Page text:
We knew England's batsmen were dangerously timid, but at Headingley they took this to new extremes. All five of the specialist batsmen were tentative. In their 10 innings, they made just 115 from 304 balls, with 13 fours. The bottom six made 211 from 282 balls with 30 fours and a six. The non-specialists' strike-rate, 74, was exactly double the specialists'. It's not that the tail had all the answers: Broad and Swann, after an hour of merry slogging, should have calmed down and cashed in as the bowlers flagged. It's that England were a weird pantomime horse, consisting of Eeyore at the front and Tigger behind. It's another reason why they need to shake up the middle order. This is no time for the next cab off the rank, to use the selectors' favourite cliché. It's time for a people carrier and a supercar: Flintoff and Ramprakash.

 
 
Some would prefer Key over Ramprakash, for his heart and nous, but both are surely better bets than Bell and Bopara. England have backed a mousy set of batsmen for a long time, and now, with no big beasts to shield them, the mice are being gobbled up
 

5. Australia have a Test attack For the first three Tests, they had a county attack. Now they have added a proper Test bowler, Stuart Clark, and rediscovered another in Mitchell Johnson, who Ian Bell played back into form. With his low arm, Johnson could lose his mojo as quickly as he found it, but if Australia stick with four seamers, they can hide him. With Ben Hilfenhaus showing great control to go with his swing, only Peter Siddle is still below Test standard. Don't write him off, though: he may have been flattered by his figures at Headingley (as was Broad: two worse five-fors you will seldom see), but the Oval could just be the place for his dogged bombing.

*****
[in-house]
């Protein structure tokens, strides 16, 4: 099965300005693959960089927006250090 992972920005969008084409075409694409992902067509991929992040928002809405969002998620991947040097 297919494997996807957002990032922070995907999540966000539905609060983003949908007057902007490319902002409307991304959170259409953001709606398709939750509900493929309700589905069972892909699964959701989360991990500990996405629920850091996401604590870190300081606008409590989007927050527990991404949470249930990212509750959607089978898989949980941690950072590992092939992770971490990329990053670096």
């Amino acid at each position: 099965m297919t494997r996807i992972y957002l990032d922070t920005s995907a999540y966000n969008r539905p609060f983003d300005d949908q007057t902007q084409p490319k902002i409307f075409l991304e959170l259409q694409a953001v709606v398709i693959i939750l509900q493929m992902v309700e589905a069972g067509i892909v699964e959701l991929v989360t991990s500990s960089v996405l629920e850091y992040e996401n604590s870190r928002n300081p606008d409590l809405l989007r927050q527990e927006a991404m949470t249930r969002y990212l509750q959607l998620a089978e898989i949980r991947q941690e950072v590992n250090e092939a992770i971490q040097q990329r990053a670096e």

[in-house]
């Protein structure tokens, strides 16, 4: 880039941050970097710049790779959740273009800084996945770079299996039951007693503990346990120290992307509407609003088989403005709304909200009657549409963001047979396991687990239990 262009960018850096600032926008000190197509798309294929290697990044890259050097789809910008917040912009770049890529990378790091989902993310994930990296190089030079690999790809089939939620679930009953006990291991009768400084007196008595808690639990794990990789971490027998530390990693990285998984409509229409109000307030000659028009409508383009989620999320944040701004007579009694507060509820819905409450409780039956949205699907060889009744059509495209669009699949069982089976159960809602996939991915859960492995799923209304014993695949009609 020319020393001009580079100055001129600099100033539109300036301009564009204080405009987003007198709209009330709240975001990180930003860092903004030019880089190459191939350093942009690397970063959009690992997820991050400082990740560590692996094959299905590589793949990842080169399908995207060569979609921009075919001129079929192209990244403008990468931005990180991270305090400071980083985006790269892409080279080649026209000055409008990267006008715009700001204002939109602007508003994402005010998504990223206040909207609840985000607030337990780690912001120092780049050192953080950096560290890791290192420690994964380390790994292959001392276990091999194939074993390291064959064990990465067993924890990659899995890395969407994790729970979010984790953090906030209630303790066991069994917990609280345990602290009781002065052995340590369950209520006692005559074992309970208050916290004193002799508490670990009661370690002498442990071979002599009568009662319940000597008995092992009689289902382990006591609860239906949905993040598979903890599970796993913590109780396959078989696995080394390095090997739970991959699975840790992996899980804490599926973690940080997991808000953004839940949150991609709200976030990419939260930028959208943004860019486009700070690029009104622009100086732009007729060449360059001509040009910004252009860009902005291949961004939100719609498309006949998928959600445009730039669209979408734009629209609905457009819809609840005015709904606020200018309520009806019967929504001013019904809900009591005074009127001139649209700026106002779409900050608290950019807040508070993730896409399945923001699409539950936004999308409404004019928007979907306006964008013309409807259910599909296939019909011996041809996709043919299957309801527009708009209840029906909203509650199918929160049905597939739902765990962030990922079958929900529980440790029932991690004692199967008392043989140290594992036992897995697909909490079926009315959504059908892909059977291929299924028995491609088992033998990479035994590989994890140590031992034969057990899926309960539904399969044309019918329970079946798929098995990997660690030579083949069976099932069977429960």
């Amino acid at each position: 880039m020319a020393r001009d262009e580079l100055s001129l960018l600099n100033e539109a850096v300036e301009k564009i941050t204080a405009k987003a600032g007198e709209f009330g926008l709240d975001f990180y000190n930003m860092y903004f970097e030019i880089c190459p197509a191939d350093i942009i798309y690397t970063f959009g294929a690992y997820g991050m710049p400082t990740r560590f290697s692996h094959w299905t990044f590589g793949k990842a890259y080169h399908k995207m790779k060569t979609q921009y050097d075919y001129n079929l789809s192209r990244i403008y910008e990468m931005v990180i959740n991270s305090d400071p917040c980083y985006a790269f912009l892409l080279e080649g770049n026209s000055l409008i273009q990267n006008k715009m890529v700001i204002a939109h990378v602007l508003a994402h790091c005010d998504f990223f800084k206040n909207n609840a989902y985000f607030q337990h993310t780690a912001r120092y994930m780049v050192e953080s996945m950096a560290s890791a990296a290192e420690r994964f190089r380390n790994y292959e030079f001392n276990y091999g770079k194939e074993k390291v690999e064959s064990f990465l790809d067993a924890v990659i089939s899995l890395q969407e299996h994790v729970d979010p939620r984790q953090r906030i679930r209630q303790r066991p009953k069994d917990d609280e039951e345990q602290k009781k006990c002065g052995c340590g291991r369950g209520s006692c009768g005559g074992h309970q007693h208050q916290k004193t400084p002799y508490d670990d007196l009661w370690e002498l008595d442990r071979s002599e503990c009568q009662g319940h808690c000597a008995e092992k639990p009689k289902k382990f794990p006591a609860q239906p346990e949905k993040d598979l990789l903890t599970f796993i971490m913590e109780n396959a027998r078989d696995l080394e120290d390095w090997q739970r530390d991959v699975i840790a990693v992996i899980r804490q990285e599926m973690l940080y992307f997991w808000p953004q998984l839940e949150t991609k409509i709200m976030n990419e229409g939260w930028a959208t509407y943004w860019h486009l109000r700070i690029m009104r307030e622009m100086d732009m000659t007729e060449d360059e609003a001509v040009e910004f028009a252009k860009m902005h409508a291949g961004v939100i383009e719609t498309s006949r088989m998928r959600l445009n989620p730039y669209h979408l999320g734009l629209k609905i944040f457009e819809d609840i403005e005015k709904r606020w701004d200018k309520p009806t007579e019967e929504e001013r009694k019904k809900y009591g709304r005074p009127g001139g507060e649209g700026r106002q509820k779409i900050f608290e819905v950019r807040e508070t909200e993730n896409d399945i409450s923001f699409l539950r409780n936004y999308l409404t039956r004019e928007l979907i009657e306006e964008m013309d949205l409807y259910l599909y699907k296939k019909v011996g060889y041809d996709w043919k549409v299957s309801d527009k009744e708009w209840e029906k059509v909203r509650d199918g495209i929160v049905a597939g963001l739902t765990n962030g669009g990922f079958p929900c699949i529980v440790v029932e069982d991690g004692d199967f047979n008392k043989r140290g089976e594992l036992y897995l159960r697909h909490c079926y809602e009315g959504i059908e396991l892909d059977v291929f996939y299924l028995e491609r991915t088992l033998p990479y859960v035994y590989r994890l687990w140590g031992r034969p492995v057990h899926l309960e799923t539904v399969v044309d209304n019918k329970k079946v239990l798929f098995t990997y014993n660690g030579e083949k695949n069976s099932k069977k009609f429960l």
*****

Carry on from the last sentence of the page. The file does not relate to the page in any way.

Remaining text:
6. Flintoff is worth picking as a batsman
This hasn't been true for much of his career, but it is now. Flintoff's 74 at Edgbaston was England's highest individual score of the past two Tests. The selectors have been demanding that he play his part as an allrounder by bowling at least 15 overs a day. But England's middle order is now so wretched that if you were picking on batting form alone, he would be the second choice among the regulars, after Strauss. He is also a fine second slip and a big presence. And once on the field, he would surely be unable to resist having a bowl. Even if he managed only one spell a day, he would still be in the batsmen's minds.